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Severe weather warning puts Cornwall's Silver Control on standby

By DaveCDM  |  Posted: February 06, 2014

Severe weather warning puts Cornwall's Silver Control on standby

Waves at Praa Sands. Pic by Jon Betts

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WITH more extreme weather due to hit Cornwall in the next few days, emergency planners are already gearing up ahead of the expected storms.

Wet and windy weather is due to arrive on Friday evening, with up to an inch or rain falling accompanied by winds dusting up to 65mph in coastal areas, leading to large waves.

The latest forecast from the Met Office and the Environment Agency is predicting a further period of strong winds and heavy rain moving into Cornwall on Friday evening which will then affect the whole area during Saturday and Sunday.

There will be further rain throughout Saturday, with the winds then strengthening to reach gusts of 70 mph on the coasts, with the potential of gusts of up to 80 mph.

The high winds and large waves will then slowly drop during Sunday, although there is still the potential for some heavy showers.

There will be a further respite in the weather during Monday, before more wet and windy weather comes in on Tuesday.

A multi-agency 'Silver Control' is being manned with a skeleton staff at present, and is planned to open fully from 9pm on Friday to 2am on Saturday morning to oversee the worst of the conditions, and to open fully again between noon and 8pm on Saturday.

If, however, the weather conditions remain severe then Silver Control will remain open to ensure a co-ordinated response.

The latest figures show that around 60 properties have been flooded across Cornwall over the past few days and four people have been provided with temporary accommodation as a result of the floods.

Structural engineers are currently assessing the condition of the Clock Tower and the Institute at Kingsand and will then be discussing the options with the Parish Council who own the building.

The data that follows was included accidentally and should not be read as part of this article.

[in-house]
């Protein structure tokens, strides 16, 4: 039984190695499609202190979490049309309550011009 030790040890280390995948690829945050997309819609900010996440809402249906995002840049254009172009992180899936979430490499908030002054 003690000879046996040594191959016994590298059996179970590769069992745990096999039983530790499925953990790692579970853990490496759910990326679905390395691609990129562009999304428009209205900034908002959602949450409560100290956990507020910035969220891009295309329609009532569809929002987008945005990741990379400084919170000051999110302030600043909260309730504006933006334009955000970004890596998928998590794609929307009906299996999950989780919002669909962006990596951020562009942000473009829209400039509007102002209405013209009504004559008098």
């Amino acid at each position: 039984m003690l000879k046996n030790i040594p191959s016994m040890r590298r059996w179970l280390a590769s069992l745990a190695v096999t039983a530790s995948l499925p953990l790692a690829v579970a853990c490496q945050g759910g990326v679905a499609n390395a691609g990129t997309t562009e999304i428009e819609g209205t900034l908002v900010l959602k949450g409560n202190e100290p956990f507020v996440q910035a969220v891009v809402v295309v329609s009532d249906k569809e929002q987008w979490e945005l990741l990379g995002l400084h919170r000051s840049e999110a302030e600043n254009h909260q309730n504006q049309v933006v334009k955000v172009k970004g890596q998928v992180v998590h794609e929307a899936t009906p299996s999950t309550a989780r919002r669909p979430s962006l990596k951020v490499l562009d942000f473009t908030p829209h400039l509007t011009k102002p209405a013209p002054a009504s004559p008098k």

There are significant concerns over the stability of the building which could be further damaged by the coming storms and we are drawing up contingency plans with the local Member and parish council.

Other works are taking place in Seaton where staff are moving 100 tonnes of sand from the café, and at St Mawes and Penzance and Newlyn where interim works are underway.

Staff have also been working with partners to assess the damage to South Quay in Penzance and following an inspection of the area, it has now been confirmed that the Gry Maritha freight ship will be able to leave for the Isles of Scilly later today. CORMAC staff are also giving advice to the owners of the private harbours at Porthleven and Mullion.

There have also been concerns over the condition of the Coverack coastal defences where the sea wall has been partially washed away, leaving a void under the road cracks on the surface.

The road has been closed but there is a risk that the surface could give way if there is further washout. Crews from CORMAC are on site carrying out temporary works to try to prevent further damage.

The Environment Agency has carried out works to remove a blockage from the outfall from Loe Bar (Helston) into the sea. A digger is currently on site and has now removed material to establish some flow, enabling a partial discharge.

The agency is monitoring the situation very closely, with support from the Council. There is also pumping taking place at Wheal Jane, which is owned by the Coal Board. This project is being supported by the Fire and Rescue service.

Further updates will be provided as the situation changes.

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